Students will be assured of adequate access to school counselors, not only for career guidance but to address trauma and mental health needs during increasingly stressful times, as a result of legislation signed into law Monday.
“Kids make some of the most important, lasting decisions of their lives when they’re in high school, so it’s vital they have access to strong guidance,” said Sen. Mark Mullet (D-Issaquah), the bill’s sponsor. “If we want them to make good career choices and successfully navigate life’s stresses and challenges, then we need to make sure counselors are available when kids need them.”
Mullet’s Senate Bill 5030 requires schools to allow guidance counselors to focus at least 80 percent of their work week on their primary duties, rather than fill in for other teachers and staff as is the practice in many schools. The bill still allows administrators the flexibility to assign up to 20 percent of a counselor’s work week on non-counseling tasks to address other school needs.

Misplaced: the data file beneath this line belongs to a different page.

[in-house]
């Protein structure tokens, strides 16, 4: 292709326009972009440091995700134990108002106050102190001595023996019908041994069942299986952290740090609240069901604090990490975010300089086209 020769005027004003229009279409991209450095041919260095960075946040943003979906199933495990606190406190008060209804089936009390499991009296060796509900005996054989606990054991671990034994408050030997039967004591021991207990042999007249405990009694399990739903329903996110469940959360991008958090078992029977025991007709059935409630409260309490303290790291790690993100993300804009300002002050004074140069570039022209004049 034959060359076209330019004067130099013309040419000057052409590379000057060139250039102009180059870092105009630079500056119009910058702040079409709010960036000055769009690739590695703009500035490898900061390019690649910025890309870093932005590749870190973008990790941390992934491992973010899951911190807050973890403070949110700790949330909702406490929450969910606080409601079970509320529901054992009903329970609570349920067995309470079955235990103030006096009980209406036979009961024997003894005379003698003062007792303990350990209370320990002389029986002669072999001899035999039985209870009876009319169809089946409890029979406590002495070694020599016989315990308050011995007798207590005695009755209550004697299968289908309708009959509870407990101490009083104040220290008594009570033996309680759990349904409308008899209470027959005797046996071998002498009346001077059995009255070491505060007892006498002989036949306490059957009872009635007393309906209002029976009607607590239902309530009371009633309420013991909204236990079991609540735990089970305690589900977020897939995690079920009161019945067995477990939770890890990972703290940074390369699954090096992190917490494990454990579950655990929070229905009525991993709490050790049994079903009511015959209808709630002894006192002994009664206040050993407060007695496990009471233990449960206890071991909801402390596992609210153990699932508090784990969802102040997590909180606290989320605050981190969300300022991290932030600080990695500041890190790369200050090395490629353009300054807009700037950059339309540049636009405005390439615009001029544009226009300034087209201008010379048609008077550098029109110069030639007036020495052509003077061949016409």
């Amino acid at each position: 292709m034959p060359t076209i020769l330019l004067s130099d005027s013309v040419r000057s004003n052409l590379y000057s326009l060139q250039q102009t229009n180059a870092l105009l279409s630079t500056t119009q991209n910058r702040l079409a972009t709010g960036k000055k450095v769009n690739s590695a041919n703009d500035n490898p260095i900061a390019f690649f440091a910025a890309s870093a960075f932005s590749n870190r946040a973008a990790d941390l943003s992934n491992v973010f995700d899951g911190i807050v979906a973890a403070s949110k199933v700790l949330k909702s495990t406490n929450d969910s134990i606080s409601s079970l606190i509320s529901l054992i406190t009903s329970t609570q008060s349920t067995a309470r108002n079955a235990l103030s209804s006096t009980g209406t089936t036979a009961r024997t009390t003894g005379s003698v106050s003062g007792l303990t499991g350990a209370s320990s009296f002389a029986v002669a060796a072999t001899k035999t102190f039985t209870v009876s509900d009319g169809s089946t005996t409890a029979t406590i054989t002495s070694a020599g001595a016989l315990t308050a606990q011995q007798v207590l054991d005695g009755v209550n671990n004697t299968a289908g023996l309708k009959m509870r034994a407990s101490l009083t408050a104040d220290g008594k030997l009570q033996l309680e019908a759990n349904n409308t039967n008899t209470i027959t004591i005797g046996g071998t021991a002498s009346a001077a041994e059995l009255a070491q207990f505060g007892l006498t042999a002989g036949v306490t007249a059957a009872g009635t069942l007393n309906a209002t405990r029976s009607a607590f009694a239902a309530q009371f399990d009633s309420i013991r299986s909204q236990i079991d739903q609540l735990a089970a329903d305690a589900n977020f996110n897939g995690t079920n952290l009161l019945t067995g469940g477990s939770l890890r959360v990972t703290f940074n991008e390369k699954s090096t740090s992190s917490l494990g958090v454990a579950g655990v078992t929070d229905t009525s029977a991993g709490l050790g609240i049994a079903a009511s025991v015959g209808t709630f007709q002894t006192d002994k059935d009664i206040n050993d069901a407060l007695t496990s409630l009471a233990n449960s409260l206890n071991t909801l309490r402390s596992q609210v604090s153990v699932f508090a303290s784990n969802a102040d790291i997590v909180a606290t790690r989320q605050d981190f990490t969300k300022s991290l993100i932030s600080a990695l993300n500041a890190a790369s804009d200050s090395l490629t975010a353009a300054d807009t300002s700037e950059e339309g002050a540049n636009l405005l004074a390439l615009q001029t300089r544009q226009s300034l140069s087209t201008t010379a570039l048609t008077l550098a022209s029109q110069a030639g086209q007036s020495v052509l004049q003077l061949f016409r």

“A counselor can mean the difference between picking the right school and vocation, or heading down a path that makes little sense for a particular student,” Mullet said. “A counselor can make the difference between managing difficult life challenges or getting chewed up by them.”